Who’s SAU? Onnica Marquez
By Rebecca Harris-Klawon
"This is what you are supposed to do with your life," said the mummy Isis Neferit to Onnica Marquez one night-in a dream, of course.
It was this dream that persuaded Marquez to get a Master's in Museum Studies while working as an archive technician and registrar at the Putnam Museum in Davenport, where Isis Neferit's sarcophagus is showcased.
Marquez's training in museum collections and archives ultimately landed her in a climate-controlled, "hidden" room in the St. Ambrose Library as its archivist.
Marquez likens the room, which only can be accessed by ringing a doorbell, to her own version of Narnia-the mystical land in a perpetual state of winter in The Lion, The Witch and The Wardrobe by C.S. Lewis.
Inside, the archive is a cold, magical place where students, faculty, and staff can find practically anything related to St. Ambrose University. The archive is unique because it only collects items related to SAU. Manuscripts, yearbooks, old photographs, items related to alumni, textiles, and even letters written by past students to their families back home are cataloged and waiting for someone in search of answers.
A Day In The Life Of An Archivist
The work Marquez does on a day-to-day basis is incredibly varied. At any given moment, she can be found executing research requests, setting up training projects, or creating historical displays found around the Library. She also preserves and catalogs donations.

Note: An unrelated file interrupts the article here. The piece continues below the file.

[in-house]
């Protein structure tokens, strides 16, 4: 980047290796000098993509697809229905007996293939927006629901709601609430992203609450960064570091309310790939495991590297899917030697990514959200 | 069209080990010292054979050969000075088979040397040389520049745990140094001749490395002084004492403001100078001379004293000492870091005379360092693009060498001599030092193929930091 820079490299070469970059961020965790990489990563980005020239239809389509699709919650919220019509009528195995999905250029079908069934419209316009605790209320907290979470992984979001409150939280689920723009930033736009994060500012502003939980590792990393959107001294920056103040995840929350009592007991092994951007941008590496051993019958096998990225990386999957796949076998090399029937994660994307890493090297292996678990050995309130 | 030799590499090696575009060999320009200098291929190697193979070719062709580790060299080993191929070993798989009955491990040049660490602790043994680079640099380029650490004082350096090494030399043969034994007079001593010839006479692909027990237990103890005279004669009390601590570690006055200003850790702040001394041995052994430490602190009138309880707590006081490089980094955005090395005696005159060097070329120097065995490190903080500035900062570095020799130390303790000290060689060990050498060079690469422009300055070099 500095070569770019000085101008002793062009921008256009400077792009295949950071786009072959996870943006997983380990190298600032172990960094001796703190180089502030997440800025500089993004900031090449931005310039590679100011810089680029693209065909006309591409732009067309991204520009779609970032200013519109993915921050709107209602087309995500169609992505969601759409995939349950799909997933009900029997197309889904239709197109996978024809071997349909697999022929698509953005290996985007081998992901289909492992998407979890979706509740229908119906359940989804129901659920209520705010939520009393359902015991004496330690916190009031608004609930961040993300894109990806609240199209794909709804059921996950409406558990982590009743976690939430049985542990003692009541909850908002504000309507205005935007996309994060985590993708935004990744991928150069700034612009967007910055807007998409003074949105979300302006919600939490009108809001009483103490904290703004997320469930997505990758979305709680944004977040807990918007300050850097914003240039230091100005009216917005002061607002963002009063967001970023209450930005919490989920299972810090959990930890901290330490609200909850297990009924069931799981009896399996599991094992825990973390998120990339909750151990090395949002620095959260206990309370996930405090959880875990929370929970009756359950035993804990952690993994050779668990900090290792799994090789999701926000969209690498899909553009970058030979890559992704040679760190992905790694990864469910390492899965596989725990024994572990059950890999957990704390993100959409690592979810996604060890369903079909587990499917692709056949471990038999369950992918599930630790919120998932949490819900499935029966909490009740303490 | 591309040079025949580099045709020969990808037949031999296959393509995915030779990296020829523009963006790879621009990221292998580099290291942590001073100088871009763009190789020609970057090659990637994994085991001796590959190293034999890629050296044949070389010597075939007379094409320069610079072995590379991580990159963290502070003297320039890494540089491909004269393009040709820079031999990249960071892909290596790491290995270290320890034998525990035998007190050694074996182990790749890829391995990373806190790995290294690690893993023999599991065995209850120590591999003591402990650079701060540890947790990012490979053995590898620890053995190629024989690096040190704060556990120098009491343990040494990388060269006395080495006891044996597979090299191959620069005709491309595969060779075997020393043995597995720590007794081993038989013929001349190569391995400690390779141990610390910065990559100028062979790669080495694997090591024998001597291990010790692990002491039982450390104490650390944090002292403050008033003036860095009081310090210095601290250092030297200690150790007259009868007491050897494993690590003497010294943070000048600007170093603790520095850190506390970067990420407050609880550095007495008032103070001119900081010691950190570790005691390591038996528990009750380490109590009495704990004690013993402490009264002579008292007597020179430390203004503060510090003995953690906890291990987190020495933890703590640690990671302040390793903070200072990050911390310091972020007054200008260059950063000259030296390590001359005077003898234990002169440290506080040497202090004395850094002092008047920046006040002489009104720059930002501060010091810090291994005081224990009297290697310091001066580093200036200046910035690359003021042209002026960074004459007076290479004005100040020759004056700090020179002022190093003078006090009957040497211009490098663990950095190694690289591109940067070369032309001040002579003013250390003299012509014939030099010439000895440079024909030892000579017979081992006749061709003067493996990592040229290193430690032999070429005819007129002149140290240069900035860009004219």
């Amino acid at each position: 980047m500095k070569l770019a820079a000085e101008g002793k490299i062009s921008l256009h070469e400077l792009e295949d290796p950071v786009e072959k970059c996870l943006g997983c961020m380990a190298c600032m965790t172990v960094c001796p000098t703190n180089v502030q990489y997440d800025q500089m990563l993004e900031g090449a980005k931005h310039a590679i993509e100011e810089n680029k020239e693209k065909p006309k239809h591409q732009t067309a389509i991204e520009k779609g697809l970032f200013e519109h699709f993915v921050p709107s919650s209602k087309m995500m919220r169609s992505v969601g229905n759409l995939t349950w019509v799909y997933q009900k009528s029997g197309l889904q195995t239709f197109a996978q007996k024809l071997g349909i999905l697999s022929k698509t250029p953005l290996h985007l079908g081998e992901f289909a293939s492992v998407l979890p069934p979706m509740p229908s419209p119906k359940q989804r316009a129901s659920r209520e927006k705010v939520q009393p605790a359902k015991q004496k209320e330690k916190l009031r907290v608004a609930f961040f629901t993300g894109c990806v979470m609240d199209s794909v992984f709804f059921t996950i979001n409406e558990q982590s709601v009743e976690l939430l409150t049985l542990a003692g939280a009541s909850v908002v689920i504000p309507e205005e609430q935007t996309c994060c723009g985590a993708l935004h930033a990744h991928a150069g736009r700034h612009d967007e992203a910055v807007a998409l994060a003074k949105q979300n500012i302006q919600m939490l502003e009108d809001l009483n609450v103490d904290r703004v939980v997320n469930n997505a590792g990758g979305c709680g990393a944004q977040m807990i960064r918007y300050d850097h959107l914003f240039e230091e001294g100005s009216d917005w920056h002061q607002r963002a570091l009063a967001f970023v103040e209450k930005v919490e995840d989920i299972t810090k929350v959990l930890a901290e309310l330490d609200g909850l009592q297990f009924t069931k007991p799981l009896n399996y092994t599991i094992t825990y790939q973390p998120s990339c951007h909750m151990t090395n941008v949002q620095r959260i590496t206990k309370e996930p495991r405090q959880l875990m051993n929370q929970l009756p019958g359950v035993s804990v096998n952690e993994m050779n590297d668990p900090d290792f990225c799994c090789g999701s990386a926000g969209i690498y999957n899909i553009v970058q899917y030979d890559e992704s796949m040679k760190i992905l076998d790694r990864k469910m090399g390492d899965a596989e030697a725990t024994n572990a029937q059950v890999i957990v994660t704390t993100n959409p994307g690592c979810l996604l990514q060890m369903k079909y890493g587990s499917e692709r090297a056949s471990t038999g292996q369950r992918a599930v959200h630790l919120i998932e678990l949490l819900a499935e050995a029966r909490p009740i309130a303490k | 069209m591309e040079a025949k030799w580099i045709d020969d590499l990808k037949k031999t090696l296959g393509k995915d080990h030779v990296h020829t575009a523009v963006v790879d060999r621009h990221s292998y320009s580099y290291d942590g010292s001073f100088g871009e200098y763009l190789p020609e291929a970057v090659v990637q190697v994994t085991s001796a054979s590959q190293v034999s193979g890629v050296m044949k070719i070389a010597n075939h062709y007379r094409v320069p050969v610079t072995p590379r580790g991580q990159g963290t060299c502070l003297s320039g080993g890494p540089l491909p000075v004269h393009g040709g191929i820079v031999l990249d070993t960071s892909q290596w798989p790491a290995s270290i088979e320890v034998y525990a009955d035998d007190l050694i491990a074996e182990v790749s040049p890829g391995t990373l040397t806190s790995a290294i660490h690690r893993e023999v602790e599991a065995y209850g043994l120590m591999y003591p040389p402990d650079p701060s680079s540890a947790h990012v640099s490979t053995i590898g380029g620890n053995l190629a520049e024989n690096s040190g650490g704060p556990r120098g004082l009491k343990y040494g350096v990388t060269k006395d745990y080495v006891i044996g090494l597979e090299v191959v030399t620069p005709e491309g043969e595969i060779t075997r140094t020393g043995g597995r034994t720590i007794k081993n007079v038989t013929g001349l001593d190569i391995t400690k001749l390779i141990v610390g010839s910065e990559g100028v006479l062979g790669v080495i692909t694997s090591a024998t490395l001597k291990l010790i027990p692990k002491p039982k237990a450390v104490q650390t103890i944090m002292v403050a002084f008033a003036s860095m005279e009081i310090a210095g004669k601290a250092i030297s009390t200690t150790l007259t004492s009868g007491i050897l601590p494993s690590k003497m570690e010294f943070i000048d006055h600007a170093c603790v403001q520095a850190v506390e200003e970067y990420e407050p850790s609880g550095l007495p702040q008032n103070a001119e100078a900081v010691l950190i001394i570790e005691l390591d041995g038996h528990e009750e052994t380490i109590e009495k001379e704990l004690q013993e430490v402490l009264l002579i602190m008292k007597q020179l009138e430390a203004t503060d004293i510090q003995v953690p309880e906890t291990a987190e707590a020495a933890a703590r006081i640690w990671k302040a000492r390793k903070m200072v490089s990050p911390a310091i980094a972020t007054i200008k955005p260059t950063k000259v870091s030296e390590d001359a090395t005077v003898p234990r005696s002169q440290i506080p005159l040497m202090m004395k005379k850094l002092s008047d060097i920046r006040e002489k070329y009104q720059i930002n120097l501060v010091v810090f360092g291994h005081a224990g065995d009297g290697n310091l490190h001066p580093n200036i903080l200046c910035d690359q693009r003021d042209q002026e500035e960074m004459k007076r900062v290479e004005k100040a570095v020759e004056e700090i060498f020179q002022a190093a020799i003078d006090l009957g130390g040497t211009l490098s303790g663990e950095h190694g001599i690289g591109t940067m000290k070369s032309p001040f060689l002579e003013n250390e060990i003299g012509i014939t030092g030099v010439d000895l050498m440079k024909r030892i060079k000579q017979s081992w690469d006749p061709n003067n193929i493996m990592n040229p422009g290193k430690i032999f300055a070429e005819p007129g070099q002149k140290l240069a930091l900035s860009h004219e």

Before cataloging any material, she considers a few questions: Does the item have a story? Does the item have research value? Does the item mean something to the history of SAU? Once cataloged, the materials are accessible to the public, which means anyone who is interested in anything having to do with the history of St. Ambrose University. Marquez even fields overseas requests by email. Recent requests have come from Italy and South Korea, both asking about Fr. Edward Catich '34 and his works.
"I am the memory-keeper for the whole campus. All of these boxes contain memories, and my job is to preserve them so they are still around 100 years from now."
• What are your hobbies/interests outside of the archive?
Marquez's part-time job, OnniFaye, started out as ‘weird cupcakes' that she brought into work for Shark Week and various other events. People began placing orders and now she creates edible works of art every weekend.
She shares this passion with her husband, and they dance together at home and at social events nearly every week.
• You're known for sending out a digital newsletter to campus called Squirrel Mail. What's up with the squirrels?
"I love squirrels. They are my spirit animal. They are spastic little creatures that collect nuts and store them."
Yes, much like what she does in the archive.
Believe It Or Not
• What is the oldest holding in the SAU archive?
"The Articles of Incorporation." Signed in 1882, these are the founding documents of St. Ambrose Seminary.
• What might be the most intriguing holding in the archive?
"A relic of Saint Rita of Cascia." A relic is a part of a deceased holy person's body; usually a speck of blood, a tooth, skin or bone.
• What is the most surprising holding in the archive?
"SAU's liquor license." The Last Class Pub, located in the Beehive in Ambrose Hall, opened in 1972 when Iowa's legal drinking age was lowered to 19 years old. The pub closed in the mid-1980s.